(via The Kid Should See This)
Call-outs make people fearful of being targeted. People avoid meaningful conversations when hypervigilant perfectionists point out apparent mistakes, feeding the cannibalistic maw of the cancel culture. Shaming people for when they “woke up” presupposes rigid political standards for acceptable discourse and enlists others to pile on. Sometimes it’s just ruthless hazing.
We can change this culture. Calling-in is simply a call-out done with love. Some corrections can be made privately. Others will necessarily be public, but done with respect. It is not tone policing, protecting white fragility or covering up abuse. It helps avoid the weaponization of suffering that prevents constructive healing.
Calling-in engages in debates with words and actions of healing and restoration, and without the self-indulgence of drama. And we can make productive choices about the terms of the debate: Conflicts about coalition-building, supporting candidates or policies are a routine and desirable feature of a pluralistic democracy.
I Think Call-Out Culture Is Toxic, by Loretta Ross
I don’t own a dog. But if I did, I’d buy one of these beautiful dog crates by Fable. Wow.
“If you think falling in love is only reserved for romantic relationships, then you’re missing out on so much.”
— Ayishat Akanbi
Summer is here in NY and that’s a good time to remind everyone that Tattly are indeed waterproof. Go sleeve up, dive in, have some fun!
“Change your thinking, your interpretation of the world, change the way you see! To change the way you see is to change the world.”
— Yean-Yves Leloup
This is the world I want to believe in: Barcelona’s Liceu opera house reopens for performance to an audience of 2,292 potted plants. My heart!
My life in weeks poster is a powerful visual reminder how short life is. Each box corresponds to one week in an average 88-year lifespan, and every filled-in box is one that you have already lived.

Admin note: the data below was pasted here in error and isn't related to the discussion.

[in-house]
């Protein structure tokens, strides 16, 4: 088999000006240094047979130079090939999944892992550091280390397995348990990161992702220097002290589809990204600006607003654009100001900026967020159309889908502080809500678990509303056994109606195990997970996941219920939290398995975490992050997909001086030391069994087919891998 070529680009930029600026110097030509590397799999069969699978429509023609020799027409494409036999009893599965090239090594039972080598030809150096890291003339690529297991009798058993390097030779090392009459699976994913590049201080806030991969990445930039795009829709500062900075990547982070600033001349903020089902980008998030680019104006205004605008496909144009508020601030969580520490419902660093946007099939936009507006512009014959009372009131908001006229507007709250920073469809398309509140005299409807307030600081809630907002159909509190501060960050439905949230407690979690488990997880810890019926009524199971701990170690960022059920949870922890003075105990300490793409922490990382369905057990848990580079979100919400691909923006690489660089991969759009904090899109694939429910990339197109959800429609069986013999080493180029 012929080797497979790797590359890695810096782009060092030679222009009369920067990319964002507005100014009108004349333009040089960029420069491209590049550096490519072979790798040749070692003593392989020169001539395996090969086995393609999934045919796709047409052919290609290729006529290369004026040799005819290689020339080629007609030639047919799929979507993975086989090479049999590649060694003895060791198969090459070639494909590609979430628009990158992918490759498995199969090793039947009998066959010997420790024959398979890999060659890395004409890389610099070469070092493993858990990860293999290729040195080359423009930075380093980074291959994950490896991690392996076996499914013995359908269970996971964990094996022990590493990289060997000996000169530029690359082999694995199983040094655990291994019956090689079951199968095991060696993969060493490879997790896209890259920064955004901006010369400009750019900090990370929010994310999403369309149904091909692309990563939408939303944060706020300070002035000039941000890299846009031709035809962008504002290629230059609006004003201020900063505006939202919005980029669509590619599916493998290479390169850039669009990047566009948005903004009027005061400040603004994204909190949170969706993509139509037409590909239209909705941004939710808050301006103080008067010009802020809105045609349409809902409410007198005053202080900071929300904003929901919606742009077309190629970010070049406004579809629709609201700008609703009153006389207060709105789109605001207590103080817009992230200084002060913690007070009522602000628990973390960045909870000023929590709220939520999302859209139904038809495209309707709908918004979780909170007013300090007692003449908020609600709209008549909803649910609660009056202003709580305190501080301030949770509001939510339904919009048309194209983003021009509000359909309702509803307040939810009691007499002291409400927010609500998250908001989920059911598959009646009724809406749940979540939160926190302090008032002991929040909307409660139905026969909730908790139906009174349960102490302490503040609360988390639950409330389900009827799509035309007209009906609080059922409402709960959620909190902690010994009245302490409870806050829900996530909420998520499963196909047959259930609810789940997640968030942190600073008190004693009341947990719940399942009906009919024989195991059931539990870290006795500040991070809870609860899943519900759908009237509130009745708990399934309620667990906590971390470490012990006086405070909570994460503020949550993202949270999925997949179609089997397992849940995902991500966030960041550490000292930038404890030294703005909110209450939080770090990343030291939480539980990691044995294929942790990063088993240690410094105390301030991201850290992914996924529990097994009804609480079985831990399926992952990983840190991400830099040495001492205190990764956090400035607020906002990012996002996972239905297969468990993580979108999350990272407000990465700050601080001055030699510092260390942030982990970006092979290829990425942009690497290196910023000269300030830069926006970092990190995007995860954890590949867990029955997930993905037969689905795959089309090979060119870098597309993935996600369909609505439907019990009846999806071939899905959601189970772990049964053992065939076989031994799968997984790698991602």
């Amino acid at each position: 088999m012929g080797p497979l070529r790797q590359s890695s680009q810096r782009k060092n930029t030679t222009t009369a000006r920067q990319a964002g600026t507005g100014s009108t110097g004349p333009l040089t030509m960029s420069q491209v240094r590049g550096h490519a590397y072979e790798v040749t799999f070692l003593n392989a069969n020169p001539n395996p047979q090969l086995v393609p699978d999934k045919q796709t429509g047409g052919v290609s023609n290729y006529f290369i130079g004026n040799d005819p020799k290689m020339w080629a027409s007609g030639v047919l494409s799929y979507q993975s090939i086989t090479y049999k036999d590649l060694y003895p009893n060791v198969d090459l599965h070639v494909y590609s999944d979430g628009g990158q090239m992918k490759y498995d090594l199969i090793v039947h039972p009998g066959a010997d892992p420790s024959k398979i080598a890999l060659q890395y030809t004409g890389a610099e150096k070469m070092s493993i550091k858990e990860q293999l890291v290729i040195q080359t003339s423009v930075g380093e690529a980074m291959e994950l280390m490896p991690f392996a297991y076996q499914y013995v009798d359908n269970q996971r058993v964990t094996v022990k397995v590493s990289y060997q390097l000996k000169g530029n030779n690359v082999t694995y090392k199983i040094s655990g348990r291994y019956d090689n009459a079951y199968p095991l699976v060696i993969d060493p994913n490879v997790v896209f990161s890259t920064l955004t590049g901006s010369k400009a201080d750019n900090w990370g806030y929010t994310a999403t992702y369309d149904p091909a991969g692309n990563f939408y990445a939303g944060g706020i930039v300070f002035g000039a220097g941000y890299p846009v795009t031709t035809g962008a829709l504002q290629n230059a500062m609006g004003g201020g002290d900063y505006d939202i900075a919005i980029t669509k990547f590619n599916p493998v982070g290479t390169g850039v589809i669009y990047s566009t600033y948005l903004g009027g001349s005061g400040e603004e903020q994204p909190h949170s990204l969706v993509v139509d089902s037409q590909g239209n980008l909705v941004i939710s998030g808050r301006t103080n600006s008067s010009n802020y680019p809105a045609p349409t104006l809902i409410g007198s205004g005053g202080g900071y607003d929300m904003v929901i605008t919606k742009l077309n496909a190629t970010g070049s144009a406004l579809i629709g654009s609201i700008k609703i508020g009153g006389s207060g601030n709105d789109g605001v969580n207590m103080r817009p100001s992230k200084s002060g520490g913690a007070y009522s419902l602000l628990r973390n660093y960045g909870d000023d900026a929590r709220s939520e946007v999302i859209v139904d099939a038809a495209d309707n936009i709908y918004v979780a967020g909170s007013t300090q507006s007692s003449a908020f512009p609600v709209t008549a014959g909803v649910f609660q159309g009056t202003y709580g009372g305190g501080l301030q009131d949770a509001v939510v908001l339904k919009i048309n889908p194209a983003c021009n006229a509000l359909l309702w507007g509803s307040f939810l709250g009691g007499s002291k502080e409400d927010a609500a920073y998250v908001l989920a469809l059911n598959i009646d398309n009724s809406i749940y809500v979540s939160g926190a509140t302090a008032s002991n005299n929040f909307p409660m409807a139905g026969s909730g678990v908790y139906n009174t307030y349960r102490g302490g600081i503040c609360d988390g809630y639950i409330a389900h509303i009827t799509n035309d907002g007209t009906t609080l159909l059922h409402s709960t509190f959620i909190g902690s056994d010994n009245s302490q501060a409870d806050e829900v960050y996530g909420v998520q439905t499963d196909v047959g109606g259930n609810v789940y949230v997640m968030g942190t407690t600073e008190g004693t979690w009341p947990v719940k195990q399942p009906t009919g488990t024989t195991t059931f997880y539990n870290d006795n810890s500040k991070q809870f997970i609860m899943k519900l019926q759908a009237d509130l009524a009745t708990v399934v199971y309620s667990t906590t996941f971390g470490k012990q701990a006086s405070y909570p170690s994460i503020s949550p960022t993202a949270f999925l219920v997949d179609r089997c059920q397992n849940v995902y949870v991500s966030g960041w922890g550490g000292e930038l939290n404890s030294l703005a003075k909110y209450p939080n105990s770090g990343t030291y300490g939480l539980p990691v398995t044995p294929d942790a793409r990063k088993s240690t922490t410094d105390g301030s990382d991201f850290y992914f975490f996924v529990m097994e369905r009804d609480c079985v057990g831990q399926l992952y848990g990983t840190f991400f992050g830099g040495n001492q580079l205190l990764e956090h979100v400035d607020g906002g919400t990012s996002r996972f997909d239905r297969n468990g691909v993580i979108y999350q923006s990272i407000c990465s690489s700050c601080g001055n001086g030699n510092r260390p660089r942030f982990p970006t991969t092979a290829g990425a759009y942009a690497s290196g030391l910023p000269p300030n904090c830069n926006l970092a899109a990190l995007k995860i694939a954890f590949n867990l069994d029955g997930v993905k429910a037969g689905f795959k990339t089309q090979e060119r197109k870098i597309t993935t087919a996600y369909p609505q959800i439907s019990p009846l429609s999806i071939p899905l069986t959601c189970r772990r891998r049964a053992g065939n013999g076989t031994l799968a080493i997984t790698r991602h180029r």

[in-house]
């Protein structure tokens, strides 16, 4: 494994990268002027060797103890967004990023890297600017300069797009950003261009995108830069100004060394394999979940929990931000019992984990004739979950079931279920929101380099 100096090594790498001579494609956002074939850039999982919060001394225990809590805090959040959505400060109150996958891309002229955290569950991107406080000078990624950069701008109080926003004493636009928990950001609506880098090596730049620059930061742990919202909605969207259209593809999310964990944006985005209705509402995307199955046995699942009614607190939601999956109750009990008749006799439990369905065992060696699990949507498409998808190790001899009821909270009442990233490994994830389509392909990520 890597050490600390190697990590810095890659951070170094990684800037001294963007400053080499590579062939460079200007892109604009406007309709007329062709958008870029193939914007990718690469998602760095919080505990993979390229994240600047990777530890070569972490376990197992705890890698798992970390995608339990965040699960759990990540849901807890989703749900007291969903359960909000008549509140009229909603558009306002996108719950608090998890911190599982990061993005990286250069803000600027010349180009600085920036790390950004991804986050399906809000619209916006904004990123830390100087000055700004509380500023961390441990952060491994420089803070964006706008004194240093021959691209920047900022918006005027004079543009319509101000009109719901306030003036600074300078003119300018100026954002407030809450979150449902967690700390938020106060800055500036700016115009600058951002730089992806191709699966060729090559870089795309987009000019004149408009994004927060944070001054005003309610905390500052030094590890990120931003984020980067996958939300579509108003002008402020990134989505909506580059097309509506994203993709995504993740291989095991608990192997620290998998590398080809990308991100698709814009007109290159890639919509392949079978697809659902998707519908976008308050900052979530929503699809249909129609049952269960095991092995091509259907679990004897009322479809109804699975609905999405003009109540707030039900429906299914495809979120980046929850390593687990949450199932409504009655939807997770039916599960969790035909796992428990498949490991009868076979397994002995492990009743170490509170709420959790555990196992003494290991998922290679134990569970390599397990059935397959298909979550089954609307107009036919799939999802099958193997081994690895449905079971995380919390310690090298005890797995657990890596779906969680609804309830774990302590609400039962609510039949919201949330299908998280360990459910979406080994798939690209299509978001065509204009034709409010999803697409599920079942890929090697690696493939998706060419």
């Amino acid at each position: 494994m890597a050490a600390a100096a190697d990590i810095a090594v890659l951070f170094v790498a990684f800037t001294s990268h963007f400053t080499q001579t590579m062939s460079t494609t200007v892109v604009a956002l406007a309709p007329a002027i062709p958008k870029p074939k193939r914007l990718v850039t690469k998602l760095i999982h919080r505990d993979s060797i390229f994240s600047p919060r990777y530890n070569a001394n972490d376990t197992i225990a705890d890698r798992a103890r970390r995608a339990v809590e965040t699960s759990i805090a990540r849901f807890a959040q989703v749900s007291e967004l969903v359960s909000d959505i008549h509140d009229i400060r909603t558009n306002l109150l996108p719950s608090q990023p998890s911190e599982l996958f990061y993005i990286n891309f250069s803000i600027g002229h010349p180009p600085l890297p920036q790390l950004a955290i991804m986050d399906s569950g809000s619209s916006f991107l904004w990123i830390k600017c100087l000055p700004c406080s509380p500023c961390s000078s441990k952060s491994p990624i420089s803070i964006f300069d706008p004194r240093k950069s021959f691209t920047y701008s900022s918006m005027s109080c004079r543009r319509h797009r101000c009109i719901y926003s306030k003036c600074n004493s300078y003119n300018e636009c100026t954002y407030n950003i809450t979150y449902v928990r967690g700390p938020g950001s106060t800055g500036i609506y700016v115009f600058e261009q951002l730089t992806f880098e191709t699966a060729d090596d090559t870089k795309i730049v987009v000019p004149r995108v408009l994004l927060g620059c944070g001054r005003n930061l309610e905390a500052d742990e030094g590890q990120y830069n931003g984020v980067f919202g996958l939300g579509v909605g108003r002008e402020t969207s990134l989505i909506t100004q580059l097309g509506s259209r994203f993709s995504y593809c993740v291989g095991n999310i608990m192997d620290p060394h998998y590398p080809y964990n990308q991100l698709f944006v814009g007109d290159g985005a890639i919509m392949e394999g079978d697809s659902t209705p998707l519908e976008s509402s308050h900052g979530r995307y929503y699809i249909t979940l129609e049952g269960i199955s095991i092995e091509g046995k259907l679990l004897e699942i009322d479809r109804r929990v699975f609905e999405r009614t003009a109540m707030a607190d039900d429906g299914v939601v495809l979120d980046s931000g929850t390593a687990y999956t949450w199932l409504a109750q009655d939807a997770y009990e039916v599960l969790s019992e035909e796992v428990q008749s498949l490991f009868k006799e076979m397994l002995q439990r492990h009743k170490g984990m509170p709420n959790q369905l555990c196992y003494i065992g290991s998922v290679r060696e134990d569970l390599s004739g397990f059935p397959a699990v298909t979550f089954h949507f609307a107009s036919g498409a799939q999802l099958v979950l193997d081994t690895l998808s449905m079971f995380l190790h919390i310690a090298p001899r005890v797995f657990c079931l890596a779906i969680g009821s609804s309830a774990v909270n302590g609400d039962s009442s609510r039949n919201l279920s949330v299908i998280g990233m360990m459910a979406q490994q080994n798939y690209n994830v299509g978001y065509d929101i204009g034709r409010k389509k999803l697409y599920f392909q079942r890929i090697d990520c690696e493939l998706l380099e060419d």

“Revolutionary love is a well-spring of care, an awakening to the inherent dignity and beauty of others and the earth, a quieting of the ego, a way of moving through the world in relationship, asking: ‘What is your story? What is at stake? What is my part in your flourishing?’ Loving others, even our opponents, in this way has the power to sustain political, social and moral transformation. This is how love changes the world.”
— Valarie Kaur
What's your best lesson you've learnt?
— DO Lectures (@DOLectures) June 23, 2020
This thread is pure gold.
“Criticizing others is easier than coming to know yourself.”
Brooklyn based illustrator Claudia Pearson launched a limited edition print series called Ebb+Flow. It includes 4 limited edition screen prints available as an edition of 25. They have been hand printed on 140# paper and individually numbered. You can order them unframed or framed. 20% of the proceeds go to viBE Theater and Black Art Futures Fund.
” Choosing to be honest is the first step in the process of love. There is no practitioner of love who deceives.”
– bell hooks
Loving this talk by former Kickstarter CEO Yancey Strickler. With a simple four-square grid Yancey shifted his entire perspective on decision-making, his sense of self, and his relationship to the world. His concept of “Bentoism”, inspired by the Japanese bento box, is a way of framing your choices with an eye to the future, beyond your own self-interest, and with consideration for your community and the next generation. I’ll definitely be applying this to my life. Grateful.
(One of many talks of 99u’s virtual 2020 conference)